Officially we’re coming to the end of the silly season, but actually, for some, it’s just the start. You see, it is the time of year when many people who can’t tell a blackberry bush from a strawberry plant descend on certain locations throughout the county, in particular, one resplendent with hedgerows. In some areas it can be akin to a planned strike, things become quite fierce with people setting alarms to be the first at the crop; dog walkers in the know set off a bit early, Tupperware in hand emerging scratched but triumphant, and late arrivals bemoan the early birds for having stripped ‘their’ bush bare. It’s a strange phenomenon, we rarely do this with any other berry, but come September and Blackthorn bushes (some say trees, others shrubs) need to brace themselves. Ignored for most of the year, possibly glanced at in early spring when they produce an array of pretty white flowers, they are positively ravaged, around about September time, or as soon as their fruit begins to ripen. But why, for what, you may ask? Well, you see, the fruit of the Blackthorn is called a sloe, and with it, we make sloe gin.
I first came across this delight many moons ago, when I was fortunate enough to own a horse. We’d head out on those chilly (understatement) winter mornings, spectacular with clear blue skies, horse’s breath clearly seen as they snorted in anticipation, raring to be off, frosty grass crunching under hooves. It’s a wonderful time, apart from suffering from the frozen extremities, but there’s nothing like a little bolt of heat from a hip flask to stave off the cold. Boxing Day, my favorite day of the year, post all that Christmas festive nonsense, when one could escape with a trusty steed, has in my mind at least, always been the start of ‘sloe gin in hip flask’ season. Now I certainly am not condoning drinking and riding, I have a couple of uncles who came a cropper after a few too many beverages when they were draymen, more on those in another post, but the odd nip to stave off the winter chill never did any of us any harm.
Why sloe gin is the only alcohol we tend to attempt to make is a mystery. Perhaps because it was rarely, in the olden days perhaps never, produced by actual distilleries and was therefore hard to get hold of? The British countryside was awash with hedgerows and gin was readily available, if not always the best quality, and a logical match, was made, think of Ben and Jerry’s, Morecambe and Wise, Little and Large, it’s as logical as 2+2 = Sloe Gin, sloes + gin = 4.
It’s a long-standing tradition that seems never to fade, a trip out in search of ripe sloes has become an annual pilgrimage for many. However, it is not something to be embarked upon by those with little patience. You may have noted me mention Boxing Day as the start of my sloe gin season. You see, it takes good three months for the sloes and gin and sugar to rumble around together, settle down, make peace with their new surroundings and decide they make the perfect ménage a trois. Plan now, drink later, three months later to be precise, or, if you really do have unimaginable will power, one year and three months later, because it really does improve with age. But, ‘stop your ramblings!’ I hear you shout, ‘How on earth do you make it?’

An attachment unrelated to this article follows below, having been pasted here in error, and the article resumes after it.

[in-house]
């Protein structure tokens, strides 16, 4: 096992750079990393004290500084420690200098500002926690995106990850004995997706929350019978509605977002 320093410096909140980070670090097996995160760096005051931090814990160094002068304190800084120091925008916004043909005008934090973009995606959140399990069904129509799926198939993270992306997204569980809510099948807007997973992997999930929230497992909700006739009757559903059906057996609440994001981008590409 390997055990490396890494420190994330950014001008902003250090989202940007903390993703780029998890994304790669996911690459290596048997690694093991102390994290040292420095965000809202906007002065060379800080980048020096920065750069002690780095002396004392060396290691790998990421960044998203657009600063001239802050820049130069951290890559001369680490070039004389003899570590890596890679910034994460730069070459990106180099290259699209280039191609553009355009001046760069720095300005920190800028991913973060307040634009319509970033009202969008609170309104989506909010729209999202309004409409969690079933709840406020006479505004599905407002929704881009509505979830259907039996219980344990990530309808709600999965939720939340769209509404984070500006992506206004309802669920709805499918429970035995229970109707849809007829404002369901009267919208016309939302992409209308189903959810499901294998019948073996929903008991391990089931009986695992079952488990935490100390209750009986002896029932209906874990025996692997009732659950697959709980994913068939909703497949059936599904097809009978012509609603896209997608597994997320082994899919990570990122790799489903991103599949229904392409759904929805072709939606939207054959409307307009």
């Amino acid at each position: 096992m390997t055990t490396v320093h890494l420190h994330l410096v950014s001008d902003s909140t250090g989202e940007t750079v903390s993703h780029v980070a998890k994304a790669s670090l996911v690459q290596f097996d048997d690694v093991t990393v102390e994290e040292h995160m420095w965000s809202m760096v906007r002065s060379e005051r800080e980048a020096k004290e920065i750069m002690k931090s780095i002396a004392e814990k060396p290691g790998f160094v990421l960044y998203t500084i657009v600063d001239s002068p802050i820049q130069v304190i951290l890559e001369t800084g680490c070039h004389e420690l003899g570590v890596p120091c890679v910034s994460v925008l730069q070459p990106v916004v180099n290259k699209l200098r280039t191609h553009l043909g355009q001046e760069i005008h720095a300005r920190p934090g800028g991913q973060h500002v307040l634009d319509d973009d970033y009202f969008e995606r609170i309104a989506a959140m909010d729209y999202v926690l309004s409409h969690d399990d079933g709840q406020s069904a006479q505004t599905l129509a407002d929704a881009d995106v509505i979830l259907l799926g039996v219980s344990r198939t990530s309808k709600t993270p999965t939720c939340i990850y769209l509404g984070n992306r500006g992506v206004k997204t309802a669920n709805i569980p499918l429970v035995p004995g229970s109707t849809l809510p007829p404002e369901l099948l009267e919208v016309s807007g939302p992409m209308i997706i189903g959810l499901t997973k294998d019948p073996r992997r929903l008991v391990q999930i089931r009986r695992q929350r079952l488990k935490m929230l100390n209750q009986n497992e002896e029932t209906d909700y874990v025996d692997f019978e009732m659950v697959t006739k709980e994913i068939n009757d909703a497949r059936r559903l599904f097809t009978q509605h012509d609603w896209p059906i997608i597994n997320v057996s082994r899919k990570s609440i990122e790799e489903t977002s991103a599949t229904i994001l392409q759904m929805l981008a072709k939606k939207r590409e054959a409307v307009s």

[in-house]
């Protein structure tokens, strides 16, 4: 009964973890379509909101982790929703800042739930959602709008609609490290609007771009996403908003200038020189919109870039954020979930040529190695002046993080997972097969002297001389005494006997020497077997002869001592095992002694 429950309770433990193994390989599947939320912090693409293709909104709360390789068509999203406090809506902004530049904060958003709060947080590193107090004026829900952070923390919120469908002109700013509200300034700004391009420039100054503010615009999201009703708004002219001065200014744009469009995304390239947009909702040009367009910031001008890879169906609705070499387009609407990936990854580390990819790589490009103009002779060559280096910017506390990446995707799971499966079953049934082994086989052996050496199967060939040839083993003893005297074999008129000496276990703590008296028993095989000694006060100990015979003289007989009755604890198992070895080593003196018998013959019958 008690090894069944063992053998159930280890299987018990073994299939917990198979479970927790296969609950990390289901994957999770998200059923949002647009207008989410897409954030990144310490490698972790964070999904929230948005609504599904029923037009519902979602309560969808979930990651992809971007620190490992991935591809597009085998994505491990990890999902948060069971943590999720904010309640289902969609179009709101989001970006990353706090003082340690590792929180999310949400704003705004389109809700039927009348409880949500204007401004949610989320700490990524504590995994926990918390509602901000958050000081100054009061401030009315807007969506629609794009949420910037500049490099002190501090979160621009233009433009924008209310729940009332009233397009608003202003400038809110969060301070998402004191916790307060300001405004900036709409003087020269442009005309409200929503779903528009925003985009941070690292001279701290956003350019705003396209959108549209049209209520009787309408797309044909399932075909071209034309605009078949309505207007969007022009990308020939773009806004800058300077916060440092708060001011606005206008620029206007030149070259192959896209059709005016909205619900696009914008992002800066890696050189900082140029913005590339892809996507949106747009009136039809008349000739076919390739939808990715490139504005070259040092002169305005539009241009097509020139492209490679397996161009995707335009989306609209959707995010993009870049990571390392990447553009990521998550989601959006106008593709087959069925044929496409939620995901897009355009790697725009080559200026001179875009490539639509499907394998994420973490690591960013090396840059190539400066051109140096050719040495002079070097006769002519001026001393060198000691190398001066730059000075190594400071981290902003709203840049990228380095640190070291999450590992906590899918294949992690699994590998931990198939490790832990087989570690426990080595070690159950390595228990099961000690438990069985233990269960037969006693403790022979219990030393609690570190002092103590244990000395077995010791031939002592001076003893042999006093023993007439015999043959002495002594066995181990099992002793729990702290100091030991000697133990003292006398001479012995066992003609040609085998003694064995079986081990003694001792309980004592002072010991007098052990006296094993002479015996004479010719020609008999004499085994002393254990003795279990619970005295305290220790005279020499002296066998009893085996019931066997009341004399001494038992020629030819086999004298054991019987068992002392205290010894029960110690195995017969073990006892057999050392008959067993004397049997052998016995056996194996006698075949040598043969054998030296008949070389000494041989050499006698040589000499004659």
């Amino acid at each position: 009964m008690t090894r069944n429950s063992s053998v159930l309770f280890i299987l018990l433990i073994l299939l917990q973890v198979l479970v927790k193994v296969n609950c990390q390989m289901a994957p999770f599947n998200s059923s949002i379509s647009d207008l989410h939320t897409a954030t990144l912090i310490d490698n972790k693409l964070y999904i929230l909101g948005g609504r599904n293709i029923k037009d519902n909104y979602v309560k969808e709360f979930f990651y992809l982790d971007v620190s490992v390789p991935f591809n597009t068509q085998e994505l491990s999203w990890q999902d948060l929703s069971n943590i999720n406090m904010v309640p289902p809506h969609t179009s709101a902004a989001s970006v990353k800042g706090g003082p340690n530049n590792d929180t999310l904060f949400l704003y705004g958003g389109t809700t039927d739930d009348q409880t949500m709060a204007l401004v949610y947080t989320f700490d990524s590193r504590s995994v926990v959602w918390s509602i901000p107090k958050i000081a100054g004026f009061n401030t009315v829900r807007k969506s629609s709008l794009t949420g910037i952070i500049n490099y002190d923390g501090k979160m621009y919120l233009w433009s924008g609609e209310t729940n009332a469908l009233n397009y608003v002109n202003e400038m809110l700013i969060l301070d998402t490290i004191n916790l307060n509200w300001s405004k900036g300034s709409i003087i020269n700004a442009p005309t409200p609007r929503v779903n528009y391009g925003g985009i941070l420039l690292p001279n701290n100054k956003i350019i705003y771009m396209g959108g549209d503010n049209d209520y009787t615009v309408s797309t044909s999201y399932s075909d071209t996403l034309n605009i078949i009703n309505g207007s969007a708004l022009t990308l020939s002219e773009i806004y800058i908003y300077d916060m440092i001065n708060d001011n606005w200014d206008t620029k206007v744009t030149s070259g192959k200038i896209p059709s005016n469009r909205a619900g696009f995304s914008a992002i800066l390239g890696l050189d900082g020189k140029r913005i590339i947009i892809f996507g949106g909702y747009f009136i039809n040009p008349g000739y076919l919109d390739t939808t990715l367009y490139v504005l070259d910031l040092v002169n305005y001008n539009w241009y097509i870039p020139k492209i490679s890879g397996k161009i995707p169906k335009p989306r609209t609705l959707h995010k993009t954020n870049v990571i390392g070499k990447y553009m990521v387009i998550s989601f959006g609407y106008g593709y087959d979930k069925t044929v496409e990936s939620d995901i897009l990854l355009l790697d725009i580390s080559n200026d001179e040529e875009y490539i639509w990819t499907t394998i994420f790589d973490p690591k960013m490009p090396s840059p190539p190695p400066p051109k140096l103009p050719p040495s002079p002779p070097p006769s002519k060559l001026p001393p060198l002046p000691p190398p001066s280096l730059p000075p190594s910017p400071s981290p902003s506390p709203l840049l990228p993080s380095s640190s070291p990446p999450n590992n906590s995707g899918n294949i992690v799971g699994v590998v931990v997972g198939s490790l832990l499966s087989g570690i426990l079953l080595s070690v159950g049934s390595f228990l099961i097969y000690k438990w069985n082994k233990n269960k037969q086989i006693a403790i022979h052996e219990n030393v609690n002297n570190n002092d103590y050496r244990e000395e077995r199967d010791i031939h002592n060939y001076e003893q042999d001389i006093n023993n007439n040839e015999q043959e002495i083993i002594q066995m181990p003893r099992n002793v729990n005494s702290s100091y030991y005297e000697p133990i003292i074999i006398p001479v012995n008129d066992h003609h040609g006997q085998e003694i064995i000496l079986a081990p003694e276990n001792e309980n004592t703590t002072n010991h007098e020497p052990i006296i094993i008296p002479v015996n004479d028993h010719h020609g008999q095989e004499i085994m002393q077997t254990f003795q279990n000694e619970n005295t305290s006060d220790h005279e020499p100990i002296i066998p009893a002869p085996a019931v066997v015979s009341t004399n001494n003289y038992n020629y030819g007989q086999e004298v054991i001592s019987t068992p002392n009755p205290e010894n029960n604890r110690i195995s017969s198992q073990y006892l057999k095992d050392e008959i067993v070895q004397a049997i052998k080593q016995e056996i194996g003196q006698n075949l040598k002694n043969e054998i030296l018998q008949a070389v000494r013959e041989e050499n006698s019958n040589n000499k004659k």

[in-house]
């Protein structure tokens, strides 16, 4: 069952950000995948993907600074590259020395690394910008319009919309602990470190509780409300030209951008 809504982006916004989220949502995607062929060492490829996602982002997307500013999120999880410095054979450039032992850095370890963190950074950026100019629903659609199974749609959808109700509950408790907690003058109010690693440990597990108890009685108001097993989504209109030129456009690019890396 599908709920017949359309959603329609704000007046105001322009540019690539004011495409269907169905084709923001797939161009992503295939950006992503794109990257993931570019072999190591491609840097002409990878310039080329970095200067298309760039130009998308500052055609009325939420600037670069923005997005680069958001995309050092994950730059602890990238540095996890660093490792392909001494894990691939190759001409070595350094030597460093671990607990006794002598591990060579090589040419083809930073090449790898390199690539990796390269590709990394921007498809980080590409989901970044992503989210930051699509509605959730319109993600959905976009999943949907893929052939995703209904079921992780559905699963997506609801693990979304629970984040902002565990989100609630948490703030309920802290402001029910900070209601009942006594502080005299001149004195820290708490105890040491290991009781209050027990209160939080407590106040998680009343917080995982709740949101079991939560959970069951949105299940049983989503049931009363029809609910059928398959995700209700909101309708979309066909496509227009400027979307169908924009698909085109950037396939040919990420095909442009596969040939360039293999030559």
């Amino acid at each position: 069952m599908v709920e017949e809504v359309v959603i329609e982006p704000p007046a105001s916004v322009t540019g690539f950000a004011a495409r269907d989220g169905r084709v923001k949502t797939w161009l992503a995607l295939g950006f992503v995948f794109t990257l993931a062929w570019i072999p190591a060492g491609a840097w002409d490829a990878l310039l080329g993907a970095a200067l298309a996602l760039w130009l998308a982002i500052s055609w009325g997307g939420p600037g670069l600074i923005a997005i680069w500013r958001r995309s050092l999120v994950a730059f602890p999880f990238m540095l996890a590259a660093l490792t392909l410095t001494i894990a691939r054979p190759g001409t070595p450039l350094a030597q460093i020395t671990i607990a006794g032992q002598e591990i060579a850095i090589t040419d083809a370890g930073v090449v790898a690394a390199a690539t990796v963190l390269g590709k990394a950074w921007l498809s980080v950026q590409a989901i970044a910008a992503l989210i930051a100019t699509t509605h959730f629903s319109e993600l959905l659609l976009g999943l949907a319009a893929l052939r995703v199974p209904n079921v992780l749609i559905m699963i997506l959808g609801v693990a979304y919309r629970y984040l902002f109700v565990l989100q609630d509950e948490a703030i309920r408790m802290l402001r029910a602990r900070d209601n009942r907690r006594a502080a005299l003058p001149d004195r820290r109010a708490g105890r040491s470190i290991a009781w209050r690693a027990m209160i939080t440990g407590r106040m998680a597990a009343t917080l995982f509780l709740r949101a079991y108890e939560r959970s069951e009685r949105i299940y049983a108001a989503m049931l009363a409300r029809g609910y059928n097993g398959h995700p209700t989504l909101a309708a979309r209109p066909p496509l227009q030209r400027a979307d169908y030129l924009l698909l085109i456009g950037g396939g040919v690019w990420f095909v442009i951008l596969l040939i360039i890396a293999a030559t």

Well, I called around a few friends and all had very similar recipes, so I picked the one who was the first one to proudly share a picture, so here you go:
Sloe Gin a la Glyn
Keep a beady eye out on your daily walk. Note the ripening fruit.
The time it just right, set the alarm early, walk briskly, scavenge the best sloes from your secret hedgerow, share this location with nobody.
Wash the sloes, dry them and freeze them overnight.
Let them defrost, take a standard kilner jar and fill 2/3 full of fruit.
Add sugar, keep shaking the jar until the sugar has settled and is up to 1/3 of the depth of the fruit.
Take the cheapest gin you can find (he is a typical Yorkshire man, Jamie Oliver says the most expensive, he definitely is not from Yorkshire) and fill to the brim.
Leave for 6 months (if you’ve a bottle or two left over from the year before, else open on Boxing Day).
Remember to shake the jar every couple of weeks.
When ready, drain the sloes, drink the gin and bake the sloes into a boozy chocolate cake!
I feel it pertinent to mention here that I met Glynn at Slimming World. He has promised that he will share the chocolate cake recipe with me.
How to drink Sloe Gin:
- On its own from a hip flask.
- On its own in a glass.
- On its own with ice.
- With tonic or
- With your favourite bubbles, be they prosecco or champagne.
So, there you have it, September’s foraging in Yorkshire and sloe gin is the wonderful result. Now, before I get a barrage of people telling me so; sloes do not only grow in Yorkshire, the blackthorn is a hedgerow that prevails around the country. However, I only hear of Yorkshire folk fighting over sloes, and to be fair, if I hear of anyone making it in other regions, bet your bottom dollar they are Tykes!
Oh, and if you simply can’t be bothered with the sleuthing, early mornings and faff, there’s a couple of Yorkshire based distilleries who make it too: